The crisis over appointments to the WTO's Appellate Body has been one of the most challenging conflicts the GATT/WTO system has ever seen, threatening to destroy a core institution of the world trading system. The Appellate Body has played a valuable role in dispute settlement, by providing a coherent set of jurisprudence to guide WTO Members as to the meaning of WTO law. The Appellate Body does not create formal "precedent," but nevertheless its reasoning in past cases serves informally to create expectations as to the meaning of the WTO agreements. The United States has objected to the Appellate Body's treatment of past rulings, arguing that the Appellate Body has elevated these rulings to "binding precedent." However, a careful reading of the language used by the Appellate Body to describe its views indicates that the Appellate Body has not done so. The U.S. objections are one part of its series of concerns justifying its blocking of appointments. Losing the Appellate Body over this dispute would be devastating to the WTO, and engagement on these issues must continue in good faith in order to find a resolution.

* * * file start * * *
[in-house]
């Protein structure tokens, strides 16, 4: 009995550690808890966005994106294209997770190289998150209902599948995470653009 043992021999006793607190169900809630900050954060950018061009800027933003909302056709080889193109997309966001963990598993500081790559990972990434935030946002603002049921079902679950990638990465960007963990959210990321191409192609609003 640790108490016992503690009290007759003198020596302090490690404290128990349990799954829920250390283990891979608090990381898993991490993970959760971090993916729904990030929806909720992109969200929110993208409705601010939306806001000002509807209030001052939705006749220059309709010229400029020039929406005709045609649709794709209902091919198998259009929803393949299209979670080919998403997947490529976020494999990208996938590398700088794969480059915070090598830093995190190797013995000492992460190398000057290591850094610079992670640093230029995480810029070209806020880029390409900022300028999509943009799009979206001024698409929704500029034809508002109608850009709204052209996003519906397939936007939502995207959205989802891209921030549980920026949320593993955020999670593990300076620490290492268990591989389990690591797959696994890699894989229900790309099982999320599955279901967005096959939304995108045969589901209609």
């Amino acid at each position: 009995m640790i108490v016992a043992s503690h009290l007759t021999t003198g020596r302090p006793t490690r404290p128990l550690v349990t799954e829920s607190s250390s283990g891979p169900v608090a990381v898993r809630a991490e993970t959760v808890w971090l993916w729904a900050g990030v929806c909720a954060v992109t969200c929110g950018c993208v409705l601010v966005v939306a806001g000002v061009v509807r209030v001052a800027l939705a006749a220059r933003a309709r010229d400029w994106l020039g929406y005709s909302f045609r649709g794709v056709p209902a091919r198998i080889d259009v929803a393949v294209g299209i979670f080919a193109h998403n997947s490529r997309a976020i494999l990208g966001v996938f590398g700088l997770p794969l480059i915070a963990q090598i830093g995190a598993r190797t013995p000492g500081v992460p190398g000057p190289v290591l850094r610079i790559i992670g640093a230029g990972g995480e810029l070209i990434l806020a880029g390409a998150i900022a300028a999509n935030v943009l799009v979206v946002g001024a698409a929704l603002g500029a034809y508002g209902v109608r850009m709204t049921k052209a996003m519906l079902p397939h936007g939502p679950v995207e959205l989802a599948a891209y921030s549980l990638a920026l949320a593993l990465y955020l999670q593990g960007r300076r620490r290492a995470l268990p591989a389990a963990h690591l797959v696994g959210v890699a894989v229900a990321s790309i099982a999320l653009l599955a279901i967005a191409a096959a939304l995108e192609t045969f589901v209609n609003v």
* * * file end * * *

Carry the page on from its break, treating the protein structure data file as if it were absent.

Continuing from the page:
Journal of World Trade